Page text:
► Olfactory Direction Location: The human sense of smell is conveyed to the brain by the Olfactory nerve and is generally only capable of detecting that an odor is present, not the direction from which the odor is emanating from. The dog brain is able to discern which nostril has the greatest concentration of odor. If the greater amount of odor is in the dog's left nostril, it knows that whatever it is searching for is off to its left, and visa versa. When the amount of odor is balanced in both nostrils then the animal knows that whatever it is searching for is in front of it. This ability is a tremendous boon to the investigator.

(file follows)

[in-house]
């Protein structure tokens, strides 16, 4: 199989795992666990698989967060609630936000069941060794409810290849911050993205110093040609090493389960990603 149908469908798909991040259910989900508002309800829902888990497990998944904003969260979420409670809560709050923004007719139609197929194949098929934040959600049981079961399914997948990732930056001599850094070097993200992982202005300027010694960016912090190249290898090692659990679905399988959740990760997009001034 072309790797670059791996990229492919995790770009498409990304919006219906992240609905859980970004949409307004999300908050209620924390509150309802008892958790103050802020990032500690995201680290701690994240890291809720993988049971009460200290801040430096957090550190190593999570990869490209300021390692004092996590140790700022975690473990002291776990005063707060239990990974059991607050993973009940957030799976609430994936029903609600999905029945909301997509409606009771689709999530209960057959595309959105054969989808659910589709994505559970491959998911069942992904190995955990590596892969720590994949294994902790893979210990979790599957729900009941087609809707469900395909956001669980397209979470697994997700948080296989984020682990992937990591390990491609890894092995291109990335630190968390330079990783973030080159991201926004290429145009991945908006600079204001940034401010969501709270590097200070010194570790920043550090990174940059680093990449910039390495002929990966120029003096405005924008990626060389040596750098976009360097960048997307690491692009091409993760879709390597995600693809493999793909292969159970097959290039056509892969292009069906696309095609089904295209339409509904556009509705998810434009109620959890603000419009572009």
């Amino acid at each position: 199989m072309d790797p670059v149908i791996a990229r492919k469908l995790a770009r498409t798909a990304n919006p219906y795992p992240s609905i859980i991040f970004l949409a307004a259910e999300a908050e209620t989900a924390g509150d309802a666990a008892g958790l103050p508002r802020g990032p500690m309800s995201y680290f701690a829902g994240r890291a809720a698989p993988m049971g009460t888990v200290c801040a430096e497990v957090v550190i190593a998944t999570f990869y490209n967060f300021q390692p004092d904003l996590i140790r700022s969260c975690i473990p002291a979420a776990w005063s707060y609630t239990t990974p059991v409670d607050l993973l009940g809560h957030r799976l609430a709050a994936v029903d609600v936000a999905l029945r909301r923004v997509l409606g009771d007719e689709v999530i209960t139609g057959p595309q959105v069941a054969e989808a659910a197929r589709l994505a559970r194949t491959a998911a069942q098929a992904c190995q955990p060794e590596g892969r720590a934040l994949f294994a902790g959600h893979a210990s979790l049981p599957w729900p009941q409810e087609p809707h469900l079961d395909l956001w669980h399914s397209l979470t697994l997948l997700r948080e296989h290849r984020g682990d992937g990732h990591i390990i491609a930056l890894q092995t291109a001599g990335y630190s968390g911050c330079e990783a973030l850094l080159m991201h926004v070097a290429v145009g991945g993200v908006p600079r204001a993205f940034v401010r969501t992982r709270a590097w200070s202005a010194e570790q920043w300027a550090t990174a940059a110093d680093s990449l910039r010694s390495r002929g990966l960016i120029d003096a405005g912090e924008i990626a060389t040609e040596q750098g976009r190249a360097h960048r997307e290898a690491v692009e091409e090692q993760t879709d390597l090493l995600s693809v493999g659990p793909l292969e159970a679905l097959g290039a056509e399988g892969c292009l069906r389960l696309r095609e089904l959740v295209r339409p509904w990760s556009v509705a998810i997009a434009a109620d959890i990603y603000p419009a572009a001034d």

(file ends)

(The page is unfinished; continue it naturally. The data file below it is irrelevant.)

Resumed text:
► Odor Layering: When a person first goes into a kitchen where someone is cooking chili, they can smell...well, chili. When a canine goes into the kitchen, it can smell the hamburger, the beans, the tomatoes, the seasonings, etc.-the dog can break the chili into individual layers. This is basically why narcotics dogs are not fooled by coffee grounds or other substances that drug dealers try to hide narcotics in. As long as the odor is present, the dog smells it.